Bradford, in the north of England, known for their working class pride and also for their musical storytellers. This brings us to the pairing of Nick Toczek & Signia Alpha for the album, The Columbus Memoirs, released on the 4th of June. Nick Toczek is a ranting poet (as in they emotionally air their grievances in angry monologue and normally in the form of free verse), while Signia Alpha is Matt Webster, supported by a revolving retinue of musicians, creating post-punk style music incoporating funk, jazz and indie rock.

The first track “The Hour Glass” is literally about time and how there is never enough of it. The guitars wail in a cacophony of noise and it is wonderful plus I am sure I heard a flute. There is a near aching colonial sadness in “Another Shoreline” as the music ebbs and flows as a ship on the ocean. A track about the movement of slaves for the advancement of Imperialism and capital gain which comes with a loss of culture and identity. There might be a slight nod to the sound track War Of The Worlds, especially in mentioning H.G.Wells with the track “Time Tripper” in the wandering guitars and it is not aliens but rather can the Earth survive the human race’s selfish ways.

The psych-funk is strong in “Threads” with amazing bass thumping through the track as Toczek contemplates how technology has changed the world and everyone is being watched. The tempo changes and swings before we are given the next piece, “Dead Lines” because while the print press was huge at the end of a second world war, there is an air of live for now and excess…maybe they were dead inside and the music reflects the era of glamorous jazz filled soirees, at high end bars. “Just For A Moment” is a simple lament for a lost one and the sax reaches into your soul to touch that memory, so real.

With “Moonwatchers“, for me is like, looking at the night sky and the moon as a child, with a wild imagination that conjures up all sorts of stories, which some of us never grow out of. A lightness and joy in reveling in the darkness, the edge of where reality and lore meet in the inky hours. The 60s funk is dripping through with “Four And A Half“, a tale of youth and a telling of past experiences with near fatal consequences, sucking you in with the true events. For the title track, “The Columbus Memoirs“, North America is similar to a pop-up book, watching a strange amalgamation of that nation’s history, the oddities that make it what it is. I don’t think Columbus would recognise the America he first stood on to claim for Spain. I listen to this and cannot help to hear a line from a song of the band, The Church, Oh Columbus, I never should have let you go. The final track, “Dignity“, is straight out sleazy rock. A song for the survivors, the refugees, the tortured and maimed, to whom the world turns a blind eye and yet deserve so much more than being told they are a burden and should be grateful for a handful of dust.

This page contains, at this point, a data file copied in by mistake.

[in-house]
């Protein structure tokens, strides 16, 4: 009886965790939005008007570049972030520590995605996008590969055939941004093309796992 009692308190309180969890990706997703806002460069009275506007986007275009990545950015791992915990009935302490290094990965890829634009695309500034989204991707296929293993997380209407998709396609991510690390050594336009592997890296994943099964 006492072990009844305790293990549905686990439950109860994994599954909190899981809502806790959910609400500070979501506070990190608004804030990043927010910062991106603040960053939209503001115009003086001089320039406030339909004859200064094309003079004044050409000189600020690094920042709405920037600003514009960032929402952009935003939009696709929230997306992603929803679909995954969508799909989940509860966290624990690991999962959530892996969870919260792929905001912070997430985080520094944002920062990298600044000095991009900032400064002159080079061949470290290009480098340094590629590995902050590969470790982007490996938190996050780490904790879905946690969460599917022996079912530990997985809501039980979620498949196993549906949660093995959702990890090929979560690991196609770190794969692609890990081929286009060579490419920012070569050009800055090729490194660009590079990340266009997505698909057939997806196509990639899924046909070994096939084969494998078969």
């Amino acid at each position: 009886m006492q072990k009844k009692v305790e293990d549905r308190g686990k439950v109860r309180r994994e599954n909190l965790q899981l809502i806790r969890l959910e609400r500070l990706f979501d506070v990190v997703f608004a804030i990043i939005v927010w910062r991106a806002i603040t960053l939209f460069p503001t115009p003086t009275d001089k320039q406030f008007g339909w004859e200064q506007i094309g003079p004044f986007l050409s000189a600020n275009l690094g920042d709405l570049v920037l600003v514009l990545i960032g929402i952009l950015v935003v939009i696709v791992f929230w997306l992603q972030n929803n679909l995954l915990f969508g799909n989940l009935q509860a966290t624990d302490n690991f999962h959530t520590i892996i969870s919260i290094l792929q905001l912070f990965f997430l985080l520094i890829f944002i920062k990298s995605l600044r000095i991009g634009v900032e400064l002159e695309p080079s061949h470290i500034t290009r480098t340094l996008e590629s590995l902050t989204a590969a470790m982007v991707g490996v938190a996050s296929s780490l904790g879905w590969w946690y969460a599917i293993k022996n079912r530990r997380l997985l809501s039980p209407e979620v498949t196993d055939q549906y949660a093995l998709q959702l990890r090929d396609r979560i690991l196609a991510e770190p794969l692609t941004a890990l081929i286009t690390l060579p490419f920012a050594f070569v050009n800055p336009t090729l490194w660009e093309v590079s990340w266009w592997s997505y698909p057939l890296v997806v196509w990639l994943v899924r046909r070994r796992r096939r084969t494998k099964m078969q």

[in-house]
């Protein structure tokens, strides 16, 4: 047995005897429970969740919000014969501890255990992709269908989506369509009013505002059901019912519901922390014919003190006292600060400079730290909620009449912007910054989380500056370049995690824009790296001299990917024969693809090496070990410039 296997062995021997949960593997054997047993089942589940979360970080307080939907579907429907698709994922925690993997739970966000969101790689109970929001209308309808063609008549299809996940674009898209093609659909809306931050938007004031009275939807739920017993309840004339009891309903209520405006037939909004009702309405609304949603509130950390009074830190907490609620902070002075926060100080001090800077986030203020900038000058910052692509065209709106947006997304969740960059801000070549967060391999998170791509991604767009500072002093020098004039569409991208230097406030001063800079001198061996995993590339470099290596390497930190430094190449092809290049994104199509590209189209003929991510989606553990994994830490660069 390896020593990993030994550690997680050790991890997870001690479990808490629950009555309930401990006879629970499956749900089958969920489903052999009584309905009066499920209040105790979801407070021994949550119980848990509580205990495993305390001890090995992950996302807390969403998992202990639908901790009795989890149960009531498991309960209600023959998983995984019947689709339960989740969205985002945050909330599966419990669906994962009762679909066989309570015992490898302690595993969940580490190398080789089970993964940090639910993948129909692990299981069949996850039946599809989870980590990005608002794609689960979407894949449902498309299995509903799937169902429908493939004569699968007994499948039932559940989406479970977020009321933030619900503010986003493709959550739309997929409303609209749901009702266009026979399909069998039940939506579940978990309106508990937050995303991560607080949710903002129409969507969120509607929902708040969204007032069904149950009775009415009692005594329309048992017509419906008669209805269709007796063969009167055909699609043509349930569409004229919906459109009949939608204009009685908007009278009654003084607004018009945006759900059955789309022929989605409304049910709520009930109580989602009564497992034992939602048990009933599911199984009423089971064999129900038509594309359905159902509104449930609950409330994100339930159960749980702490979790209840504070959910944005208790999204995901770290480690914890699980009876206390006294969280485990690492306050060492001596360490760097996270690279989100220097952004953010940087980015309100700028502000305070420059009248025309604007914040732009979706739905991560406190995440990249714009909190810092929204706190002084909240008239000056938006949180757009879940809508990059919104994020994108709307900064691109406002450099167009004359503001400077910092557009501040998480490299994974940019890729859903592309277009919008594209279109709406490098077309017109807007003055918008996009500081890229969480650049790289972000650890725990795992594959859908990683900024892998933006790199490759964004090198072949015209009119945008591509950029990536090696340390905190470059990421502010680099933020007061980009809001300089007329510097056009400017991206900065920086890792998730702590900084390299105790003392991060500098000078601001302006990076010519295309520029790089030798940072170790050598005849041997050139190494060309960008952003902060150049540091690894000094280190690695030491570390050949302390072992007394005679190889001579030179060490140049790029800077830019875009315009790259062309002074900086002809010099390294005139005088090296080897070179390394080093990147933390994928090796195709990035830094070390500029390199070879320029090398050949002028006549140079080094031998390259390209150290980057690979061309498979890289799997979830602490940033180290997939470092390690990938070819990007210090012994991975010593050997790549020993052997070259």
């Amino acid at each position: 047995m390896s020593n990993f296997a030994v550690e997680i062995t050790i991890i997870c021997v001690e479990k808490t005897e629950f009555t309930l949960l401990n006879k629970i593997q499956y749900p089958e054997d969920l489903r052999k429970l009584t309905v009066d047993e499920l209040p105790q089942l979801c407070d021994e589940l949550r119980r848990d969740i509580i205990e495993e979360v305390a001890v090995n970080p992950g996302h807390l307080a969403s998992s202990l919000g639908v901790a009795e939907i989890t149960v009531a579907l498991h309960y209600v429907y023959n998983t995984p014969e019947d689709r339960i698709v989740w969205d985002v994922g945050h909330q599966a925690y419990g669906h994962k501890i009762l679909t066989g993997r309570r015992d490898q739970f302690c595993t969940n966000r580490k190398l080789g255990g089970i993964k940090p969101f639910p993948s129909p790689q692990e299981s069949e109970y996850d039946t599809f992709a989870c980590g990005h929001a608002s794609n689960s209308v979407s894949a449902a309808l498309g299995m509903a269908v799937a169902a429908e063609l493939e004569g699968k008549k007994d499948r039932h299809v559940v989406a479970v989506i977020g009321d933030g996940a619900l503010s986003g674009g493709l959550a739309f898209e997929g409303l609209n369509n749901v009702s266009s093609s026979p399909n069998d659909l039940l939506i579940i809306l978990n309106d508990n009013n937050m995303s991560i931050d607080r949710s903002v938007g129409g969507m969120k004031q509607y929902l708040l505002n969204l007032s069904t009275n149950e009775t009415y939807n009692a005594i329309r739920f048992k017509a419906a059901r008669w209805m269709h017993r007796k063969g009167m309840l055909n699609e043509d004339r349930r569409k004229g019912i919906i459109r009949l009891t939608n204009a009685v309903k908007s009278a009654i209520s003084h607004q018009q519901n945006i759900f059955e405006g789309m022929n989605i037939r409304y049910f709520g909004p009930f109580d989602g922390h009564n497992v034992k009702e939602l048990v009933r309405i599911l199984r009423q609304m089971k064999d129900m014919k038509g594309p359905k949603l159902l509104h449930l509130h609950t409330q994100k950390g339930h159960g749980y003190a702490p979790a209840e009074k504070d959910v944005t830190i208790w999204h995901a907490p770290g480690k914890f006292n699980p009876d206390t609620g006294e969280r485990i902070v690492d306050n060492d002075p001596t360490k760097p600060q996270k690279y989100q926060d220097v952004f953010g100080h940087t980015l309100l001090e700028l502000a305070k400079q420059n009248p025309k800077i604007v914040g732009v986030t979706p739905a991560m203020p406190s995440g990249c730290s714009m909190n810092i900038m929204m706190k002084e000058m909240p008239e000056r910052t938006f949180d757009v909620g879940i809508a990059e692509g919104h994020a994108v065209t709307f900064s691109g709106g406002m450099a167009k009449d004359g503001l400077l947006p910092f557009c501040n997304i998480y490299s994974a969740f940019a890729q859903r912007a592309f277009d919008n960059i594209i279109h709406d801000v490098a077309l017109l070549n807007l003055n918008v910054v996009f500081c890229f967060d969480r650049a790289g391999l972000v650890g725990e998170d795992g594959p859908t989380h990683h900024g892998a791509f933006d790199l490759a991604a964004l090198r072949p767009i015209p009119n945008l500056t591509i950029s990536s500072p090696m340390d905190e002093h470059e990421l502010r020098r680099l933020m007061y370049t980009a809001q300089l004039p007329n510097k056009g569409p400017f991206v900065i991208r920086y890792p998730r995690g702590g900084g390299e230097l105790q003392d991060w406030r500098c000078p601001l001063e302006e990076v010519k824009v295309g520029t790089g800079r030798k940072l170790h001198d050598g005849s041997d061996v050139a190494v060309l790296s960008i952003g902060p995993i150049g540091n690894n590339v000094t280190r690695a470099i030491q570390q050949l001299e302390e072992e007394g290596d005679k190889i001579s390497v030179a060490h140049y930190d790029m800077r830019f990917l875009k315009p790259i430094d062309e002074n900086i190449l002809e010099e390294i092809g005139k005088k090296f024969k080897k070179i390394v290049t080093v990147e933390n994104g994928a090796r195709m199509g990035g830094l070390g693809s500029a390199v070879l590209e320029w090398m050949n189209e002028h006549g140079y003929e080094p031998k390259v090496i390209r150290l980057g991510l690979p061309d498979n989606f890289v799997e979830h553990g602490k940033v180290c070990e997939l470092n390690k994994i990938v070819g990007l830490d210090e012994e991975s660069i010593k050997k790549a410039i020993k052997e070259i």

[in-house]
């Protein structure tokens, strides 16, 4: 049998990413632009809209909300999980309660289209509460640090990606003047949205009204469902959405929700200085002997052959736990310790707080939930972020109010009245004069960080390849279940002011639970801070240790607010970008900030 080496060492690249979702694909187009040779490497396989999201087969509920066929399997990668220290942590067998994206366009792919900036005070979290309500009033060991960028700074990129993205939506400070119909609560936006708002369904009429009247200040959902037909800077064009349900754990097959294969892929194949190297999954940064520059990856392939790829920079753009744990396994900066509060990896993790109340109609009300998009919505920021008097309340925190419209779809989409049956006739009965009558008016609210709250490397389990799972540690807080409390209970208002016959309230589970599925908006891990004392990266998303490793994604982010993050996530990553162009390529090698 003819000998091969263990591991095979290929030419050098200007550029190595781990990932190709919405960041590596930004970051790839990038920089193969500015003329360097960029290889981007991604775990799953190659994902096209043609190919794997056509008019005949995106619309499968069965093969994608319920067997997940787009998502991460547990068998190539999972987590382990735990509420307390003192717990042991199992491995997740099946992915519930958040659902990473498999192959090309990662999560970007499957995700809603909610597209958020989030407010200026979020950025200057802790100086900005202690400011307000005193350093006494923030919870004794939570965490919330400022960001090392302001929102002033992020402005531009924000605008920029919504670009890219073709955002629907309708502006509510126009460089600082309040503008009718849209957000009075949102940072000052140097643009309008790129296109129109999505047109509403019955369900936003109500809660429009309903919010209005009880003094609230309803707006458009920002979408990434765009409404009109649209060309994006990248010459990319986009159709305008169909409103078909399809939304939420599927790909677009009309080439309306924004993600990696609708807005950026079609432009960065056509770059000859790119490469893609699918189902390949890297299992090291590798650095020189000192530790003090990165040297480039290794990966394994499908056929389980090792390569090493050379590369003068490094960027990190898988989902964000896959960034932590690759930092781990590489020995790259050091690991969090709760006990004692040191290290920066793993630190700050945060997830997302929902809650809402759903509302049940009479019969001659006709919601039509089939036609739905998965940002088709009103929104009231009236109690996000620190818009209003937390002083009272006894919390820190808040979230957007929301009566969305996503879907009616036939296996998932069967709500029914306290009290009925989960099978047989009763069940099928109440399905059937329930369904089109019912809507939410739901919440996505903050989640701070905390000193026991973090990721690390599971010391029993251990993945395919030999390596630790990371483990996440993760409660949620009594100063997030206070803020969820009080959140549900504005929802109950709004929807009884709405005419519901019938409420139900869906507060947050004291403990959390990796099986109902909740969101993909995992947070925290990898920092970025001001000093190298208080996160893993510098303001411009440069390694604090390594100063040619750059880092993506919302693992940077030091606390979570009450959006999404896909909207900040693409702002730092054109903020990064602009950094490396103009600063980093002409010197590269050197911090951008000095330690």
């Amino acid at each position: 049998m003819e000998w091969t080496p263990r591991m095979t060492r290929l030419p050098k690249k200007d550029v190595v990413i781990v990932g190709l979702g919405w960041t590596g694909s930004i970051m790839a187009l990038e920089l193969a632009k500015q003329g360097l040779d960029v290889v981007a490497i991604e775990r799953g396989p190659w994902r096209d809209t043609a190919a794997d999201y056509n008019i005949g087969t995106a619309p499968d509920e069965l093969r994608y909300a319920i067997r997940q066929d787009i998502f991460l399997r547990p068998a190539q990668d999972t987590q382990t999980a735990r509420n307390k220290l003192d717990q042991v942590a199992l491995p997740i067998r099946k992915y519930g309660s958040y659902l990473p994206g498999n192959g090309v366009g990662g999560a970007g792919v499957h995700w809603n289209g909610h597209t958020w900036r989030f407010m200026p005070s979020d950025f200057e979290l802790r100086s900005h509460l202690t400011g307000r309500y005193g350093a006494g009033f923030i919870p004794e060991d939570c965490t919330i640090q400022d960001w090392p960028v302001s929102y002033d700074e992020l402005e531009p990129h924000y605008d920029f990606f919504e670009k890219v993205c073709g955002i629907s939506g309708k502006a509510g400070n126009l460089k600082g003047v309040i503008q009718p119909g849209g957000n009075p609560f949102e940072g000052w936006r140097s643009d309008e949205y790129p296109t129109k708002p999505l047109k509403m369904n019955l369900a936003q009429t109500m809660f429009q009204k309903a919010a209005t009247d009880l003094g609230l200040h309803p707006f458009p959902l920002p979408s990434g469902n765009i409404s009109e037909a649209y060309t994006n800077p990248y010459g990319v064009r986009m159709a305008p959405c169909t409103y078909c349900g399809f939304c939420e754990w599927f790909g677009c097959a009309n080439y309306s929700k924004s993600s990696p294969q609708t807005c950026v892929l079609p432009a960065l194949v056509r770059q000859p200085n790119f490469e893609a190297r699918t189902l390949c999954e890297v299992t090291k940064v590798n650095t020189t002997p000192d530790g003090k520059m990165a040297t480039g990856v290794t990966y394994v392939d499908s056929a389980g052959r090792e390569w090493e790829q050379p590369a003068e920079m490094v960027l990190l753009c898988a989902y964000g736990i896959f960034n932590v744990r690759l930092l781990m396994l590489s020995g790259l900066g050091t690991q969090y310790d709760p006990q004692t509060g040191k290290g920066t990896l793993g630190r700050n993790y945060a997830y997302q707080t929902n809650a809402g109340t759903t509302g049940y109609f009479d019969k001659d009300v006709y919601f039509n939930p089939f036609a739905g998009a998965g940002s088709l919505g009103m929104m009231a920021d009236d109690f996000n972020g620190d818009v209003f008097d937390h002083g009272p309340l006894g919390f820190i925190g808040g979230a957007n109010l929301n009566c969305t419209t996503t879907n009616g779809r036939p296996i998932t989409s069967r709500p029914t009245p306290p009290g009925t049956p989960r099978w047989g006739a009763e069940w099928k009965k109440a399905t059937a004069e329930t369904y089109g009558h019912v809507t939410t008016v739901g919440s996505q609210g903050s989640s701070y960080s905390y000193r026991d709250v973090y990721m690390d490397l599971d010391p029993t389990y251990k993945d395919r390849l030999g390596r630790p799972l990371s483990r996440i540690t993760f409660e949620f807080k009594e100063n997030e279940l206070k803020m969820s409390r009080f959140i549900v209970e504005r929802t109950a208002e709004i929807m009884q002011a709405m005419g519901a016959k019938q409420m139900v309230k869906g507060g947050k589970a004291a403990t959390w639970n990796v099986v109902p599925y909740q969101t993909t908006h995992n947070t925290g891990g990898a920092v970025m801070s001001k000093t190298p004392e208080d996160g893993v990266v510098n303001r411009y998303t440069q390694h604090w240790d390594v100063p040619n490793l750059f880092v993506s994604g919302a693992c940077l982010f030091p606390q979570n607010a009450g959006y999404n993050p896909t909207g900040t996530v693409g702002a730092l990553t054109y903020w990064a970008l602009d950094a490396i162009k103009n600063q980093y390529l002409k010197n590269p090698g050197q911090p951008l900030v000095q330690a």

The level of musicianship is stellar. Webster has really got some top notch talent to help out, which includes Paul Gray (The Damned) playing on four of the tracks. It is political at times and that is the raw punk edge showing but also wistful and even tender tinged sadness, all by using voice of a wordsmith while the music gives those words greater weight and emotional depth. I think the poetry is masterfully woven throughout and the instruments given their own voice in a story, that as of yet, has not an end.

The Columbus Memoirs | Nick Toczek & Signia Alpha (bandcamp.com)

Nick Toczek & Signia Alpha | Facebook

Signia Alpha | Facebook